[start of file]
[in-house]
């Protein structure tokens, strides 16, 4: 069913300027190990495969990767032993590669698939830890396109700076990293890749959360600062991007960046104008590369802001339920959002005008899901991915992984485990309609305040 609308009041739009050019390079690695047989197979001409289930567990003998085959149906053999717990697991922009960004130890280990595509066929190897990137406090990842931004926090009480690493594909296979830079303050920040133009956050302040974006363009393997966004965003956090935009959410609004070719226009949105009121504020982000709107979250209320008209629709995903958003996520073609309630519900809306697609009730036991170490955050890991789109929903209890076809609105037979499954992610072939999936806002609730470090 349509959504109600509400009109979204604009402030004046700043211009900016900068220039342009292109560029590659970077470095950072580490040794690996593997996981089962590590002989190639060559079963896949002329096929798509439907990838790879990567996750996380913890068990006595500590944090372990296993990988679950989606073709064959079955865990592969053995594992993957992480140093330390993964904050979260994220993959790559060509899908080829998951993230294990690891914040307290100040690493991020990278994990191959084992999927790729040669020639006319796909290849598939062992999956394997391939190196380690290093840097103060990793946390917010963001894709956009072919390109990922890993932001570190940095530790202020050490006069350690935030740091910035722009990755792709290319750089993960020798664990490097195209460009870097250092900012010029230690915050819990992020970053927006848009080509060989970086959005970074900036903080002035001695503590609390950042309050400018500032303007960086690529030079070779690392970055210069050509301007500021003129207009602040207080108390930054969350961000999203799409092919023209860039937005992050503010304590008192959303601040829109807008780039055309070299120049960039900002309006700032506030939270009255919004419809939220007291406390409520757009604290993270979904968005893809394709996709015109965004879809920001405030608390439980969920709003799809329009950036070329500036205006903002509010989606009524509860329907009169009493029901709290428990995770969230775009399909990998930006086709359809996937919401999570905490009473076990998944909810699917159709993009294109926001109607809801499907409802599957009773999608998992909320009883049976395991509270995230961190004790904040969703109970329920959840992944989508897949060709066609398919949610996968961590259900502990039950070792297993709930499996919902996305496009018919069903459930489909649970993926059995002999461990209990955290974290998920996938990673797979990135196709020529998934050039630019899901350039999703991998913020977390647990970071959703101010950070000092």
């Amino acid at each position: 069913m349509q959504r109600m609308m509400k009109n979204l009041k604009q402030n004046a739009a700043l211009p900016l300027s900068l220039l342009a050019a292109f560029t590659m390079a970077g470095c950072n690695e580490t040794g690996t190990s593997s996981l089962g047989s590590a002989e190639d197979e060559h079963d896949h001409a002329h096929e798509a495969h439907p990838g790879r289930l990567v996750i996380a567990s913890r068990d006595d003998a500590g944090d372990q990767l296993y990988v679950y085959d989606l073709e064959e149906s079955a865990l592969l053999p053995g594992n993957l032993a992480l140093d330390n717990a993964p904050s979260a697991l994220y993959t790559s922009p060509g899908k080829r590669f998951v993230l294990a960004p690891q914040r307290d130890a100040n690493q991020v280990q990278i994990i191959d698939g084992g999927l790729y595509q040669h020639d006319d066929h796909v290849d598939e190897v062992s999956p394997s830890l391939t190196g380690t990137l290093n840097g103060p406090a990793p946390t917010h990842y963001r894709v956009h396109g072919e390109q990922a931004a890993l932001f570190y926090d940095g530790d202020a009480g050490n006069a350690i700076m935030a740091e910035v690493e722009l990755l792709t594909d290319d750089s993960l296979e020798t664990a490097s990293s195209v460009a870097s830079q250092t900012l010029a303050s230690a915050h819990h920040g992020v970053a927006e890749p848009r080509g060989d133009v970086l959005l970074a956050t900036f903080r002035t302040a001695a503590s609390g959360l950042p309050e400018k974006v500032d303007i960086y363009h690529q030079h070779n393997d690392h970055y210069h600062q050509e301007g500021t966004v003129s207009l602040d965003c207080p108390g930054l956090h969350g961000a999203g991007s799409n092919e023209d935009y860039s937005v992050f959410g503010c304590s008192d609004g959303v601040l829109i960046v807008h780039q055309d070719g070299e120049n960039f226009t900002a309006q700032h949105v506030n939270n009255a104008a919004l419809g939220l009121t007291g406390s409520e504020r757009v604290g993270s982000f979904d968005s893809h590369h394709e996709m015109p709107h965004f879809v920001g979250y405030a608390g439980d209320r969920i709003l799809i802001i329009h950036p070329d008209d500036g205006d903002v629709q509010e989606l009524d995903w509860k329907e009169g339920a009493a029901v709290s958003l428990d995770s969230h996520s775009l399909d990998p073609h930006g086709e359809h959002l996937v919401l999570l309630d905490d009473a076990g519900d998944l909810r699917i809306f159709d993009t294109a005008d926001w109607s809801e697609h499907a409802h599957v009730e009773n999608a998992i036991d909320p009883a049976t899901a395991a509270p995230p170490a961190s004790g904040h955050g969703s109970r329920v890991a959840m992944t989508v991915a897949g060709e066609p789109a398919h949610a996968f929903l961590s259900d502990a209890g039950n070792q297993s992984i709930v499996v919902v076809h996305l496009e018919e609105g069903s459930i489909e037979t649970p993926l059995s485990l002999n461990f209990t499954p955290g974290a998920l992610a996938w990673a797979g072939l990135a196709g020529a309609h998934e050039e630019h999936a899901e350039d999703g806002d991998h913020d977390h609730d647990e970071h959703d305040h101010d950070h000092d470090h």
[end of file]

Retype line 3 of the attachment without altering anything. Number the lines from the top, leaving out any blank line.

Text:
């Amino acid at each position: 069913m349509q959504r109600m609308m509400k009109n979204l009041k604009q402030n004046a739009a700043l211009p900016l300027s900068l220039l342009a050019a292109f560029t590659m390079a970077g470095c950072n690695e580490t040794g690996t190990s593997s996981l089962g047989s590590a002989e190639d197979e060559h079963d896949h001409a002329h096929e798509a495969h439907p990838g790879r289930l990567v996750i996380a567990s913890r068990d006595d003998a500590g944090d372990q990767l296993y990988v679950y085959d989606l073709e064959e149906s079955a865990l592969l053999p053995g594992n993957l032993a992480l140093d330390n717990a993964p904050s979260a697991l994220y993959t790559s922009p060509g899908k080829r590669f998951v993230l294990a960004p690891q914040r307290d130890a100040n690493q991020v280990q990278i994990i191959d698939g084992g999927l790729y595509q040669h020639d006319d066929h796909v290849d598939e190897v062992s999956p394997s830890l391939t190196g380690t990137l290093n840097g103060p406090a990793p946390t917010h990842y963001r894709v956009h396109g072919e390109q990922a931004a890993l932001f570190y926090d940095g530790d202020a009480g050490n006069a350690i700076m935030a740091e910035v690493e722009l990755l792709t594909d290319d750089s993960l296979e020798t664990a490097s990293s195209v460009a870097s830079q250092t900012l010029a303050s230690a915050h819990h920040g992020v970053a927006e890749p848009r080509g060989d133009v970086l959005l970074a956050t900036f903080r002035t302040a001695a503590s609390g959360l950042p309050e400018k974006v500032d303007i960086y363009h690529q030079h070779n393997d690392h970055y210069h600062q050509e301007g500021t966004v003129s207009l602040d965003c207080p108390g930054l956090h969350g961000a999203g991007s799409n092919e023209d935009y860039s937005v992050f959410g503010c304590s008192d609004g959303v601040l829109i960046v807008h780039q055309d070719g070299e120049n960039f226009t900002a309006q700032h949105v506030n939270n009255a104008a919004l419809g939220l009121t007291g406390s409520e504020r757009v604290g993270s982000f979904d968005s893809h590369h394709e996709m015109p709107h965004f879809v920001g979250y405030a608390g439980d209320r969920i709003l799809i802001i329009h950036p070329d008209d500036g205006d903002v629709q509010e989606l009524d995903w509860k329907e009169g339920a009493a029901v709290s958003l428990d995770s969230h996520s775009l399909d990998p073609h930006g086709e359809h959002l996937v919401l999570l309630d905490d009473a076990g519900d998944l909810r699917i809306f159709d993009t294109a005008d926001w109607s809801e697609h499907a409802h599957v009730e009773n999608a998992i036991d909320p009883a049976t899901a395991a509270p995230p170490a961190s004790g904040h955050g969703s109970r329920v890991a959840m992944t989508v991915a897949g060709e066609p789109a398919h949610a996968f929903l961590s259900d502990a209890g039950n070792q297993s992984i709930v499996v919902v076809h996305l496009e018919e609105g069903s459930i489909e037979t649970p993926l059995s485990l002999n461990f209990t499954p955290g974290a998920l992610a996938w990673a797979g072939l990135a196709g020529a309609h998934e050039e630019h999936a899901e350039d999703g806002d991998h913020d977390h609730d647990e970071h959703d305040h101010d950070h000092d470090h």